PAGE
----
Friday, October 23, 2020

Trans Kalahari Corridor slack on traffic volumes

WINDHOEK ÔÇô Despite being regarded as one of the less-costly route in the region, the Trans Kalahari Corridor (TKC) is said to be recording low traffic volumes compared to other routes such as the one that starts at the Durban Port ÔÇô South Africa.

The corridor ÔÇô a tripartite trans-boundary between South Africa, Namibia and Botswana ÔÇô is a road network spanning approximately 1900 kilometers across the territories of Botswana, Namibia and South Africa. It starts in the Gauteng Province in South Africa and continues through Rustenburg and Zeerust in the North-West Province, through Lobatse and Kanye in Botswana, the Mamuno and Trans Kalahari Border Posts, through Gobabis, Windhoek and Okahandja in Namibia and right through to the Port of Walvis Bay. The Walvis Bay Port also houses Botswana’s Dry Port which became fully operational some two years back.

Leslie Mpofu, Executive Director at the TKC secretariat said this past week that the corridor is known for providing a short transport link across the entire breadth of the South African Sub-continent.

According to Mpofu, due to the proximity to the west, shipping costs to and from Walvis Bay are the most competitive in the region (6% less). It is estimated that trucking costs are also very competitive when compared to other routes in the region which are 30 more percent higher while handling fees through TKC are said to be 15 percent less.

Compared to the traditional routes via southern Namibia to South Africa’s Gauteng, the corridor cuts the distance by 400 kilometers, making it a more preferred route and providing cost effective logistical advantages to users.

On the other side, trade volumes along the Corridor for the Botswana market are said to have hit a record high of more than 2 000 tonnes in 2015. It has shown significant growth year on year, with many more consumables and especially a steep increase in motor vehicles being imported through the port of Walvis Bay.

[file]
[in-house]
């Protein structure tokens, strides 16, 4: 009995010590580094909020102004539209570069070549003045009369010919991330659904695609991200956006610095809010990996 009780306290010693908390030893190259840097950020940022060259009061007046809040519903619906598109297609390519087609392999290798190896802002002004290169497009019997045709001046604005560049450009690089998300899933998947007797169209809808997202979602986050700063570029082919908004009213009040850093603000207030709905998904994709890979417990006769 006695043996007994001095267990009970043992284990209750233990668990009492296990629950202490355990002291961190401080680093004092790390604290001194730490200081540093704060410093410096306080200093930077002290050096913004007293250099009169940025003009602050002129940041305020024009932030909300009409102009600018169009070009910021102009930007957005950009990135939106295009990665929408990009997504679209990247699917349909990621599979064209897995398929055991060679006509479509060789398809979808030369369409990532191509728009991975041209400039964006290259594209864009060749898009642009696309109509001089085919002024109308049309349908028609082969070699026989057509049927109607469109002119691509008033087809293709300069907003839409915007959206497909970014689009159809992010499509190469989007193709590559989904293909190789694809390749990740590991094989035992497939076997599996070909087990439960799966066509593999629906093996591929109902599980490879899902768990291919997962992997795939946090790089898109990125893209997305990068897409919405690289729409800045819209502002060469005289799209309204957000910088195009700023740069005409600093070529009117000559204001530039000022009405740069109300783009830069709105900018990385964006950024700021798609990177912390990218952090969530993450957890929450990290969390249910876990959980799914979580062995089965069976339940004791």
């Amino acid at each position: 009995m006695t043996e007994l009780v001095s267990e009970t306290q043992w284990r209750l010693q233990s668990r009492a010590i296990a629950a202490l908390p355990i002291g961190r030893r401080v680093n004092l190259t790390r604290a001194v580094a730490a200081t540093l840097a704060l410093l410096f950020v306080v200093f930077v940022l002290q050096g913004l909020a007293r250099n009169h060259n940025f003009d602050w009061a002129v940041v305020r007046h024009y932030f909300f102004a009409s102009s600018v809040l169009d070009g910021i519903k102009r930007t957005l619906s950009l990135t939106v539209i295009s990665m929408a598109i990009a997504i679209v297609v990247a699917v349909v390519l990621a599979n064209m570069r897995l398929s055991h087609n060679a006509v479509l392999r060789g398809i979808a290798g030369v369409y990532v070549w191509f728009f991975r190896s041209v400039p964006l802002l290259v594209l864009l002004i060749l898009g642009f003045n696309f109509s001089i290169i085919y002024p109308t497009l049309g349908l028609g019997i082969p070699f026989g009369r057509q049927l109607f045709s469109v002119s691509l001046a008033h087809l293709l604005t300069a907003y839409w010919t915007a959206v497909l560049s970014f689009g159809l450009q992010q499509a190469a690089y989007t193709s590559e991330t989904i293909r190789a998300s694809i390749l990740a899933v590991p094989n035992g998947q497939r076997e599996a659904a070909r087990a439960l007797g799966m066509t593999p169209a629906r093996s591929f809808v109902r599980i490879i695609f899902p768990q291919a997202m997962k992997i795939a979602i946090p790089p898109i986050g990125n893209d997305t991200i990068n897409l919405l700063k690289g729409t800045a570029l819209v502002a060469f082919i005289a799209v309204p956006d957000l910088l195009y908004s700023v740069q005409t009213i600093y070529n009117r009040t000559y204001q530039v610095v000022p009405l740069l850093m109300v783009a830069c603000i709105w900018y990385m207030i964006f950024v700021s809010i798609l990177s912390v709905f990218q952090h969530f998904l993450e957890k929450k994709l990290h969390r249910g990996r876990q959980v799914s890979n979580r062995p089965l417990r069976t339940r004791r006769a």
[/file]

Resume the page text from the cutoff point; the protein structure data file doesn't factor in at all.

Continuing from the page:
The Trans-Kalahari Corridor was jointly built by the Namibian and Botswana governments in the 1990s with an initial investment of approximately P650 million.

Mpofu said Wednesday that, there are a number of developments going on at the corridor, which are expected to transform it from being a white elephant. He further said that the villages along the corridor should also economically benefit through trade and employment creation.

Amongst other development s that are to be carried in or near villages along the corridors include Truck ports as well as wellness centres. Already Walvis Bay, Gobabis on the Namibian side as well as CharlessHill, Kang, Sekoma, Jwaneng, Lobatse (Botswana) and Zeerust (South Africa) have been identified as places that will get truck ports.

Meanwhile Preparations are said to still be underway to commission the Trans-Kalahari Railway Project Management Office in Windhoek as the key initial phase for the launch and management of the long-awaited multi-billion Pula railway line between Botswana and Namibia.

The governments of the two countries signed a bilateral agreement in March 2014, paving the way for the facilitation and the construction of a new ‘heavy haul’ 1 500 kilometre railway line stretching from Botswana’s Mmamabula coalfields to Walvis Bay.

According to economists, economic growth in Botswana is expected to be boosted by Chinese and Indian demand for the more than 200 billion metric tonnes of coal in the central Karoo basin. Alternative export options for Botswana include transporting the coal by rail to either South Africa’s Richards Bay or the port of Beira in Mozambique.

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